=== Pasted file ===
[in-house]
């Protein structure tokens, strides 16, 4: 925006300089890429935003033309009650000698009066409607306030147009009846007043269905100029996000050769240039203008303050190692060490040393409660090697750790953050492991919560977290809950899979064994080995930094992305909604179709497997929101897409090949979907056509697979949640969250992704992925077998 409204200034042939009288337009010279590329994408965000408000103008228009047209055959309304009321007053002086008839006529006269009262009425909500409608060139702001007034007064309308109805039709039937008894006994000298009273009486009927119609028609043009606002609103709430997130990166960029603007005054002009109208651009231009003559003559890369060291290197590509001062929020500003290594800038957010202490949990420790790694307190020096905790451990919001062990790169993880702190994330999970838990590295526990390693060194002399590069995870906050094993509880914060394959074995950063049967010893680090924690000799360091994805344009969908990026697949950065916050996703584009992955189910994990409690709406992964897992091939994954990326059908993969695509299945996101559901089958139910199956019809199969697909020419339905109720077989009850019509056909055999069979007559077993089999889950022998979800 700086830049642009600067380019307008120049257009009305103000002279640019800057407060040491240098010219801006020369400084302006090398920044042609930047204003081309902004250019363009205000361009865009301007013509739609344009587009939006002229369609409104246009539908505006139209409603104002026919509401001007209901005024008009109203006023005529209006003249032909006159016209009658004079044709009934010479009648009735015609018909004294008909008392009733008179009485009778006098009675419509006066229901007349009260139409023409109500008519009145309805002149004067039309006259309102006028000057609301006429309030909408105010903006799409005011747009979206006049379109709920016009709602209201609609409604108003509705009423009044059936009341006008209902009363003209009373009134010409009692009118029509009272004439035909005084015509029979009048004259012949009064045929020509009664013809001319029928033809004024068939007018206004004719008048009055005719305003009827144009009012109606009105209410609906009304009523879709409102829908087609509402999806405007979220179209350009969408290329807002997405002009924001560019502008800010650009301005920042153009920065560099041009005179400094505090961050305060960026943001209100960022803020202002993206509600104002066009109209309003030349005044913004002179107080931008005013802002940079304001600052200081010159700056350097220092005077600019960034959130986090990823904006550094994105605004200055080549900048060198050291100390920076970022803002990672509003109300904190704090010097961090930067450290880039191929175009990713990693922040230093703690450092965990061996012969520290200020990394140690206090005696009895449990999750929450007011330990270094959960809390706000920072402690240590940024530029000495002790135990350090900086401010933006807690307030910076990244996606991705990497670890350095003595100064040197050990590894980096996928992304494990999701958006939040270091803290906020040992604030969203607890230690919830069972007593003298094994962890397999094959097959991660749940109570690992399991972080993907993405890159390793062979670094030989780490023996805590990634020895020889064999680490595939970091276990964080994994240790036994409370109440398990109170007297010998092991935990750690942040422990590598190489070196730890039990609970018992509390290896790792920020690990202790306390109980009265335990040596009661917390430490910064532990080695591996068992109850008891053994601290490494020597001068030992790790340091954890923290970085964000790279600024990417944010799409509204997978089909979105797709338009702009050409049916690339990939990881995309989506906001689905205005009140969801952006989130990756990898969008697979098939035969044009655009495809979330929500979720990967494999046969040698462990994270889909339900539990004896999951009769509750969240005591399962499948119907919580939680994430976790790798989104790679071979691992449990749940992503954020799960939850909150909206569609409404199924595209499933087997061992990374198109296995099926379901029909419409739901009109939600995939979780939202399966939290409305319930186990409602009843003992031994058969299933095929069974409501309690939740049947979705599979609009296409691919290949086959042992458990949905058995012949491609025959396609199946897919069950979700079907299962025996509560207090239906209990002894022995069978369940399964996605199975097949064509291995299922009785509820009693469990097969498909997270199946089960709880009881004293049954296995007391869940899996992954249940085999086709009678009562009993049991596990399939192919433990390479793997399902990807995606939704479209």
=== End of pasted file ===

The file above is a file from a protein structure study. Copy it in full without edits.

[in-house]
């Protein structure tokens, strides 16, 4: 925006300089890429935003033309009650000698009066409607306030147009009846007043269905100029996000050769240039203008303050190692060490040393409660090697750790953050492991919560977290809950899979064994080995930094992305909604179709497997929101897409090949979907056509697979949640969250992704992925077998 409204200034042939009288337009010279590329994408965000408000103008228009047209055959309304009321007053002086008839006529006269009262009425909500409608060139702001007034007064309308109805039709039937008894006994000298009273009486009927119609028609043009606002609103709430997130990166960029603007005054002009109208651009231009003559003559890369060291290197590509001062929020500003290594800038957010202490949990420790790694307190020096905790451990919001062990790169993880702190994330999970838990590295526990390693060194002399590069995870906050094993509880914060394959074995950063049967010893680090924690000799360091994805344009969908990026697949950065916050996703584009992955189910994990409690709406992964897992091939994954990326059908993969695509299945996101559901089958139910199956019809199969697909020419339905109720077989009850019509056909055999069979007559077993089999889950022998979800 700086830049642009600067380019307008120049257009009305103000002279640019800057407060040491240098010219801006020369400084302006090398920044042609930047204003081309902004250019363009205000361009865009301007013509739609344009587009939006002229369609409104246009539908505006139209409603104002026919509401001007209901005024008009109203006023005529209006003249032909006159016209009658004079044709009934010479009648009735015609018909004294008909008392009733008179009485009778006098009675419509006066229901007349009260139409023409109500008519009145309805002149004067039309006259309102006028000057609301006429309030909408105010903006799409005011747009979206006049379109709920016009709602209201609609409604108003509705009423009044059936009341006008209902009363003209009373009134010409009692009118029509009272004439035909005084015509029979009048004259012949009064045929020509009664013809001319029928033809004024068939007018206004004719008048009055005719305003009827144009009012109606009105209410609906009304009523879709409102829908087609509402999806405007979220179209350009969408290329807002997405002009924001560019502008800010650009301005920042153009920065560099041009005179400094505090961050305060960026943001209100960022803020202002993206509600104002066009109209309003030349005044913004002179107080931008005013802002940079304001600052200081010159700056350097220092005077600019960034959130986090990823904006550094994105605004200055080549900048060198050291100390920076970022803002990672509003109300904190704090010097961090930067450290880039191929175009990713990693922040230093703690450092965990061996012969520290200020990394140690206090005696009895449990999750929450007011330990270094959960809390706000920072402690240590940024530029000495002790135990350090900086401010933006807690307030910076990244996606991705990497670890350095003595100064040197050990590894980096996928992304494990999701958006939040270091803290906020040992604030969203607890230690919830069972007593003298094994962890397999094959097959991660749940109570690992399991972080993907993405890159390793062979670094030989780490023996805590990634020895020889064999680490595939970091276990964080994994240790036994409370109440398990109170007297010998092991935990750690942040422990590598190489070196730890039990609970018992509390290896790792920020690990202790306390109980009265335990040596009661917390430490910064532990080695591996068992109850008891053994601290490494020597001068030992790790340091954890923290970085964000790279600024990417944010799409509204997978089909979105797709338009702009050409049916690339990939990881995309989506906001689905205005009140969801952006989130990756990898969008697979098939035969044009655009495809979330929500979720990967494999046969040698462990994270889909339900539990004896999951009769509750969240005591399962499948119907919580939680994430976790790798989104790679071979691992449990749940992503954020799960939850909150909206569609409404199924595209499933087997061992990374198109296995099926379901029909419409739901009109939600995939979780939202399966939290409305319930186990409602009843003992031994058969299933095929069974409501309690939740049947979705599979609009296409691919290949086959042992458990949905058995012949491609025959396609199946897919069950979700079907299962025996509560207090239906209990002894022995069978369940399964996605199975097949064509291995299922009785509820009693469990097969498909997270199946089960709880009881004293049954296995007391869940899996992954249940085999086709009678009562009993049991596990399939192919433990390479793997399902990807995606939704479209």